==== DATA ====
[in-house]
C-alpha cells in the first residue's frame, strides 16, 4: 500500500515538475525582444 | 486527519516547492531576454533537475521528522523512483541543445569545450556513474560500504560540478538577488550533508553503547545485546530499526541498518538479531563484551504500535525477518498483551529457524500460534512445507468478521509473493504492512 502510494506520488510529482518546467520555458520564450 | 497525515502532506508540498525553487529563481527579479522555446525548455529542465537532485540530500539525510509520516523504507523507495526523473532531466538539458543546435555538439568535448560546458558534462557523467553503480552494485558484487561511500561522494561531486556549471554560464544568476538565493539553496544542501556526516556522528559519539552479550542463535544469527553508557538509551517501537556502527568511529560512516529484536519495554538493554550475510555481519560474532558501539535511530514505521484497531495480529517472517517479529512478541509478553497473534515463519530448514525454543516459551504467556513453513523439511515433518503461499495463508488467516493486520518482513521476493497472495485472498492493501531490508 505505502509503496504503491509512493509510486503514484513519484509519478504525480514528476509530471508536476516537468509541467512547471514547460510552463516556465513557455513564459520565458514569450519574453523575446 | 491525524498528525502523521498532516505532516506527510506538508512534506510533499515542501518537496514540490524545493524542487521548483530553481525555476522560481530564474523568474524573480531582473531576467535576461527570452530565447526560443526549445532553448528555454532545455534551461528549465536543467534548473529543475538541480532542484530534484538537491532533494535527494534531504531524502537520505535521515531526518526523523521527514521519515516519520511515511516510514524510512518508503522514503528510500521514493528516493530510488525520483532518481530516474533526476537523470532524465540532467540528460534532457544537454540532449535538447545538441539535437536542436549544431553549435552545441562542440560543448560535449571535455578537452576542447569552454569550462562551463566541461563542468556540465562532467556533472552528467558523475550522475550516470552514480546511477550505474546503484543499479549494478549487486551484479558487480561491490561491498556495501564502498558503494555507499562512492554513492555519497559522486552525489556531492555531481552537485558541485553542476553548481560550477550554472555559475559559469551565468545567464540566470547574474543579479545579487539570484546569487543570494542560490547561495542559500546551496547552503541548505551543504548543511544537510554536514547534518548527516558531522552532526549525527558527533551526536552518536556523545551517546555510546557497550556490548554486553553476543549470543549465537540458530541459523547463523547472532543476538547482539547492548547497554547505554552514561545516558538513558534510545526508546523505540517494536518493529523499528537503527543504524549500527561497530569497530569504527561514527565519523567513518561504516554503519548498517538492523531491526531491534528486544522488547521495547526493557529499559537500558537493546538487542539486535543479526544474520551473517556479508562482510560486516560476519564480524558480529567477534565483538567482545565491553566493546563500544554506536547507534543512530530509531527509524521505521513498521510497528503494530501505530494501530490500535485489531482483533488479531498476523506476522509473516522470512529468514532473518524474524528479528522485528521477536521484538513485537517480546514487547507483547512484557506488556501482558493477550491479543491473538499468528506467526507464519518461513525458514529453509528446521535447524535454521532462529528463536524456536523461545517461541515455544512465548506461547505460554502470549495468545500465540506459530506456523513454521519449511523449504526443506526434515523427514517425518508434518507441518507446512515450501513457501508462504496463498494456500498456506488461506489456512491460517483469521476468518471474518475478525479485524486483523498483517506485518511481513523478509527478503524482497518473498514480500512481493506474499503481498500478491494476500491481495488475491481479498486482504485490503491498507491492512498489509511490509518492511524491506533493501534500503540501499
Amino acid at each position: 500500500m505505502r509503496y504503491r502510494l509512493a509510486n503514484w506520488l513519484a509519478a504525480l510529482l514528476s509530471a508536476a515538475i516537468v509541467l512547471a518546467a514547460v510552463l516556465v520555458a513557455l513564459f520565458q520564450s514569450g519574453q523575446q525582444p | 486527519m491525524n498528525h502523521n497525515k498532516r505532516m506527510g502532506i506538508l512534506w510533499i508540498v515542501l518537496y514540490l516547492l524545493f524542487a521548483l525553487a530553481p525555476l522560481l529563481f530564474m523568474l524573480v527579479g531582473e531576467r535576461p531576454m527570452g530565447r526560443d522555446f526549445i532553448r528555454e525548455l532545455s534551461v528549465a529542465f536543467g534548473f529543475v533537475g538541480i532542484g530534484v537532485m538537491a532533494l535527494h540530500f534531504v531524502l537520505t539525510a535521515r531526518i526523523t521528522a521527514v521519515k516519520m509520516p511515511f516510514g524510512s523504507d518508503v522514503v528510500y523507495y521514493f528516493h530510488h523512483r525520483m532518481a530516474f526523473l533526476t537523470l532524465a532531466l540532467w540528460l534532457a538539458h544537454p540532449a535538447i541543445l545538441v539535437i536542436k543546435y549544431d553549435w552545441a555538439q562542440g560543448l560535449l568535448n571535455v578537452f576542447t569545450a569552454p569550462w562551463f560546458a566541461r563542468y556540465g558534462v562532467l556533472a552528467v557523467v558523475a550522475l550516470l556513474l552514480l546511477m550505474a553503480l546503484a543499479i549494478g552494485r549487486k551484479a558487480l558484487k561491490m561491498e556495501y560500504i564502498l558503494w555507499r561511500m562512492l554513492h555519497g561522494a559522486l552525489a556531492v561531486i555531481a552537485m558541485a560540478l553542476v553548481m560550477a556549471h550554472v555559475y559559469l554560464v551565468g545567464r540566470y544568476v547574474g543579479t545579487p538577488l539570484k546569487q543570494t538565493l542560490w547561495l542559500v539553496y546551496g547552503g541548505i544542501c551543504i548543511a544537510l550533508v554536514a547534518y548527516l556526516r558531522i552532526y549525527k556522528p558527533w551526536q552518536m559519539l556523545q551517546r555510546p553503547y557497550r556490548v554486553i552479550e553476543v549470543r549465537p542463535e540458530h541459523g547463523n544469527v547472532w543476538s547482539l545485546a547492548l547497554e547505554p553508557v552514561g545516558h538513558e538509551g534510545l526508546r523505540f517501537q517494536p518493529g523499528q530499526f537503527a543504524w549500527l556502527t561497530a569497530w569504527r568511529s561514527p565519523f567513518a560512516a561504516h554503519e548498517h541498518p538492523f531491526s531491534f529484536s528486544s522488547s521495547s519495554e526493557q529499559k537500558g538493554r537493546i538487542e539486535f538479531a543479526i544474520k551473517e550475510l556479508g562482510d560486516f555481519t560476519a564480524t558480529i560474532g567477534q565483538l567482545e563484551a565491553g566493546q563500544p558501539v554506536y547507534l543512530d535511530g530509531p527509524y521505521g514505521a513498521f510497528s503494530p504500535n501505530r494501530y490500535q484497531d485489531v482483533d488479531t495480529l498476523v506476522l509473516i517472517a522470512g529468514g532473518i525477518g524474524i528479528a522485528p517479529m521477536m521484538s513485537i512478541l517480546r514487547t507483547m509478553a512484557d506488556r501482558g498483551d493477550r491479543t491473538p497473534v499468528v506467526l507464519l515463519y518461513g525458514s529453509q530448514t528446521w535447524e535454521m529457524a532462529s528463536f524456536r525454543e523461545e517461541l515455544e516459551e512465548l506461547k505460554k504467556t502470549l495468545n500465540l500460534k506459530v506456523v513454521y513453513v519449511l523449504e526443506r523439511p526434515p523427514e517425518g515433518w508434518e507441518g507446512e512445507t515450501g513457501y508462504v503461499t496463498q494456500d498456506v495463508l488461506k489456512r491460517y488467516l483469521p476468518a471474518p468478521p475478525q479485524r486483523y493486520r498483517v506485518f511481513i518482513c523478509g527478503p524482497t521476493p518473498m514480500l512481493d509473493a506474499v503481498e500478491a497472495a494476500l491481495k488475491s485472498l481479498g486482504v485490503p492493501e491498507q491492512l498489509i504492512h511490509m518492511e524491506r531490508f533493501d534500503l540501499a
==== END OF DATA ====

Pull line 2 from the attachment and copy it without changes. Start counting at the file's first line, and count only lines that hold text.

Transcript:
C-alpha cells in the first residue's frame, strides 16, 4: 500500500515538475525582444 | 486527519516547492531576454533537475521528522523512483541543445569545450556513474560500504560540478538577488550533508553503547545485546530499526541498518538479531563484551504500535525477518498483551529457524500460534512445507468478521509473493504492512 502510494506520488510529482518546467520555458520564450 | 497525515502532506508540498525553487529563481527579479522555446525548455529542465537532485540530500539525510509520516523504507523507495526523473532531466538539458543546435555538439568535448560546458558534462557523467553503480552494485558484487561511500561522494561531486556549471554560464544568476538565493539553496544542501556526516556522528559519539552479550542463535544469527553508557538509551517501537556502527568511529560512516529484536519495554538493554550475510555481519560474532558501539535511530514505521484497531495480529517472517517479529512478541509478553497473534515463519530448514525454543516459551504467556513453513523439511515433518503461499495463508488467516493486520518482513521476493497472495485472498492493501531490508 505505502509503496504503491509512493509510486503514484513519484509519478504525480514528476509530471508536476516537468509541467512547471514547460510552463516556465513557455513564459520565458514569450519574453523575446 | 491525524498528525502523521498532516505532516506527510506538508512534506510533499515542501518537496514540490524545493524542487521548483530553481525555476522560481530564474523568474524573480531582473531576467535576461527570452530565447526560443526549445532553448528555454532545455534551461528549465536543467534548473529543475538541480532542484530534484538537491532533494535527494534531504531524502537520505535521515531526518526523523521527514521519515516519520511515511516510514524510512518508503522514503528510500521514493528516493530510488525520483532518481530516474533526476537523470532524465540532467540528460534532457544537454540532449535538447545538441539535437536542436549544431553549435552545441562542440560543448560535449571535455578537452576542447569552454569550462562551463566541461563542468556540465562532467556533472552528467558523475550522475550516470552514480546511477550505474546503484543499479549494478549487486551484479558487480561491490561491498556495501564502498558503494555507499562512492554513492555519497559522486552525489556531492555531481552537485558541485553542476553548481560550477550554472555559475559559469551565468545567464540566470547574474543579479545579487539570484546569487543570494542560490547561495542559500546551496547552503541548505551543504548543511544537510554536514547534518548527516558531522552532526549525527558527533551526536552518536556523545551517546555510546557497550556490548554486553553476543549470543549465537540458530541459523547463523547472532543476538547482539547492548547497554547505554552514561545516558538513558534510545526508546523505540517494536518493529523499528537503527543504524549500527561497530569497530569504527561514527565519523567513518561504516554503519548498517538492523531491526531491534528486544522488547521495547526493557529499559537500558537493546538487542539486535543479526544474520551473517556479508562482510560486516560476519564480524558480529567477534565483538567482545565491553566493546563500544554506536547507534543512530530509531527509524521505521513498521510497528503494530501505530494501530490500535485489531482483533488479531498476523506476522509473516522470512529468514532473518524474524528479528522485528521477536521484538513485537517480546514487547507483547512484557506488556501482558493477550491479543491473538499468528506467526507464519518461513525458514529453509528446521535447524535454521532462529528463536524456536523461545517461541515455544512465548506461547505460554502470549495468545500465540506459530506456523513454521519449511523449504526443506526434515523427514517425518508434518507441518507446512515450501513457501508462504496463498494456500498456506488461506489456512491460517483469521476468518471474518475478525479485524486483523498483517506485518511481513523478509527478503524482497518473498514480500512481493506474499503481498500478491494476500491481495488475491481479498486482504485490503491498507491492512498489509511490509518492511524491506533493501534500503540501499